By Jake Donovan
They promised post-Independence Day fireworks, and junior welterweights Kendall Holt and Ricardo Torres delivered and then some.
The two combined for three knockdowns in just over a minute of action, with Holt eventually emerging victorious with an explosive off-the-canvas first-round knockout in Las Vegas.
The bout served as the main event of a special Saturday night edition of Showtime's ShoBox: The New Generation series.
Both fighters came out swinging in what instantly became the frontrunner for 2008's Round of the Year. It appeared as if Holt's shaky chin would do him in; a right hand by Torres had the New Jersey native on the canvas thirteen seconds into the fight.
"I was OK," Holt said of the first knockdown. "I got momentarily distracted from a punch I didn't see coming."
Referee Jay Nady would issue what would be the first of three counts. Holt recovered but found himself on the canvas seconds later, though insisting it was a knockdown that shouldn't have been.
"I was slipping, I wouldn't call that a knockdown. I was off-balance and throwing punches, trying to keep him at bay."
Regardless of what he thought, the fact was that just over thirty seconds into the fight, Holt was a punch or two away from losing to Torres for the second time in as many fights.
That final punch would never come, at least not from the Colombian.
"I don't back down," insists Holt. "I lay backs down."
Torres' back would never quite touch the canvas, but the message of the statement still rings true. It didn't appear it would go that way, as Holt went into retreat mode while seeking any opening to get his foe to back up off him.
One would present itself, as Holt landed a left hook to the body. Torres doubled over, at which point their heads collided. Torres rocked backwards to the ropes, where he would remain for the remainder of the brief encounter. Holt went into harbor shark mode, sniffing blood and going in for the kill.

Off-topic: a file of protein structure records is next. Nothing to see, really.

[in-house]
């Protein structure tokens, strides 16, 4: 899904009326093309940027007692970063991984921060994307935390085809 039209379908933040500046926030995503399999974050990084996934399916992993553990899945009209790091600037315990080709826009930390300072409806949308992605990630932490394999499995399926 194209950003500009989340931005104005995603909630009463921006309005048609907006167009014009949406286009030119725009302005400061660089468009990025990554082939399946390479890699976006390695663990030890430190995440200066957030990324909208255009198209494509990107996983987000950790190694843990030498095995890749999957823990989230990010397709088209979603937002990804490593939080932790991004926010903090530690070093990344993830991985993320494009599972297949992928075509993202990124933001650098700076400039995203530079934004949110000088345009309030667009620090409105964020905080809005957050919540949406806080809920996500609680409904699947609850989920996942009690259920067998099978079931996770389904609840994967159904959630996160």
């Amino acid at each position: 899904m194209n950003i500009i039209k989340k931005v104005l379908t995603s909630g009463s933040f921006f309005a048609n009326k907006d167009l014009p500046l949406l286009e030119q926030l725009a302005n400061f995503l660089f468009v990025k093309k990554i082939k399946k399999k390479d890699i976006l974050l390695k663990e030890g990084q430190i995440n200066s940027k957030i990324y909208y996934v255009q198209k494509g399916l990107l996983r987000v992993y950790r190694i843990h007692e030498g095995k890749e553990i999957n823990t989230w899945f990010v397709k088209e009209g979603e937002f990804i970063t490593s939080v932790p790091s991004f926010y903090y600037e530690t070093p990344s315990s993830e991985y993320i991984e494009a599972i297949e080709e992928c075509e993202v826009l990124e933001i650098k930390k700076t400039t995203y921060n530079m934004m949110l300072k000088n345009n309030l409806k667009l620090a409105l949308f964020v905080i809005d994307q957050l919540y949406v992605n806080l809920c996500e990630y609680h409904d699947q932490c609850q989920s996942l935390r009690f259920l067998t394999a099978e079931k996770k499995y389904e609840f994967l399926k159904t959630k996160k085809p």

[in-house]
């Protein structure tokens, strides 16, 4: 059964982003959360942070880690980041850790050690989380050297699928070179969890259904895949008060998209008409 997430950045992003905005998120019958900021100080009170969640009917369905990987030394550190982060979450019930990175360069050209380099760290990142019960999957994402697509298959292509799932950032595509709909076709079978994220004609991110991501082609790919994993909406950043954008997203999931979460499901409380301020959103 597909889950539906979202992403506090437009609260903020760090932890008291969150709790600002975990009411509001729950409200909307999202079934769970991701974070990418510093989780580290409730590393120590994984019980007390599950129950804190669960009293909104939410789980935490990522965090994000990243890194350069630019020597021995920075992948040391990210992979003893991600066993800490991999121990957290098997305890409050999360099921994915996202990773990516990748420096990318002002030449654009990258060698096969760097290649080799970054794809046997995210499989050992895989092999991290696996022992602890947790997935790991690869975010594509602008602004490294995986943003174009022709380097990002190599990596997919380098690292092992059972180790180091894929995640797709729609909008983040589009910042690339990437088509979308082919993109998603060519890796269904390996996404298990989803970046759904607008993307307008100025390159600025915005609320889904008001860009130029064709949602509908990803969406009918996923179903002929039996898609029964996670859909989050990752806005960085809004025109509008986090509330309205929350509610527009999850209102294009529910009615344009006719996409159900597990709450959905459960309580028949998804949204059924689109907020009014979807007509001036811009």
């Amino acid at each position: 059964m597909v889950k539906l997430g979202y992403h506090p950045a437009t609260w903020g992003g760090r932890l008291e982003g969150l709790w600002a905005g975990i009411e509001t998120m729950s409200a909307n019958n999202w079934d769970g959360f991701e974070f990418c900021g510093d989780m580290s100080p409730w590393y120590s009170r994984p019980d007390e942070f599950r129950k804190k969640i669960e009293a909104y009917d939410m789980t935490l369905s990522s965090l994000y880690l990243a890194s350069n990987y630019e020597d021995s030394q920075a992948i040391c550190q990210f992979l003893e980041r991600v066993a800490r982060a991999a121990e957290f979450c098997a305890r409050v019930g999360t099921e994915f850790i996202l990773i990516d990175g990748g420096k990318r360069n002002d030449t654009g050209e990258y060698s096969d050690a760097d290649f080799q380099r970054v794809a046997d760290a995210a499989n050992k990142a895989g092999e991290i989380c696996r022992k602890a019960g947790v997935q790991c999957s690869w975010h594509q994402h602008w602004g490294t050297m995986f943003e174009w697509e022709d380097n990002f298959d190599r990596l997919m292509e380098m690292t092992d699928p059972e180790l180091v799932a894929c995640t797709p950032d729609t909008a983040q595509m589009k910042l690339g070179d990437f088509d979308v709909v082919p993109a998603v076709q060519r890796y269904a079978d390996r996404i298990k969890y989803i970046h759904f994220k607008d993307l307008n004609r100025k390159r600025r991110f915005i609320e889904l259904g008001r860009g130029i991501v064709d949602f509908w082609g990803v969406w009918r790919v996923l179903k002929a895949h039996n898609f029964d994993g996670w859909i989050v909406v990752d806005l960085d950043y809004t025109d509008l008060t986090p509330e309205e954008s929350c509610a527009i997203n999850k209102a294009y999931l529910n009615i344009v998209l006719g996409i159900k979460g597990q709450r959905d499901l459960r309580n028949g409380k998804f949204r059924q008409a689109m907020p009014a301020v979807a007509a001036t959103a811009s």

A corker of a right hand knocked out Torres – emphasis on out, as he lay frighteningly still, seated on the bottom rope as Nady counted him out.
"When I saw him not move at the 3-count, I knew he wasn't getting up," said Holt, who moves to 24-2 (13KO) in picking up his first major alphabet title.
The official time was 1:01 of the first round, with just about every second it going as expected for Team Holt.
"I knew from the first round that he'd come after me," insisted the Paterson (NJ) native. "He had good success at coming strong and we had good practice at him coming strong."
Surprisingly, the only thing he didn't expect was the sudden ending.
"I didn't sense… I was just trying to win the round, or at least prevent it from becoming 10-7."
He did a hell of a lot more than that – he evened up the score in emphatic and far less controversial fashion.
The bout was a rematch to their highly controversial first fight last September in Torres' hometown of Baranquilla, Colombia. An unruly crowd and inept referee hindered Holt's chances of returning home with a title belt. Holt was up on two of the three scorecards before getting dropped in the 11th round, after which he was forced to contend with Torres' punches and flying debris from the crowd before being stopped while under siege along the ropes.
Saturday night's win more than makes up for that debacle.
"(Colombia) seems like a long time ago, I'm just done with it."
Meanwhile, he's just beginning for bigger and better things in the junior welterweight division.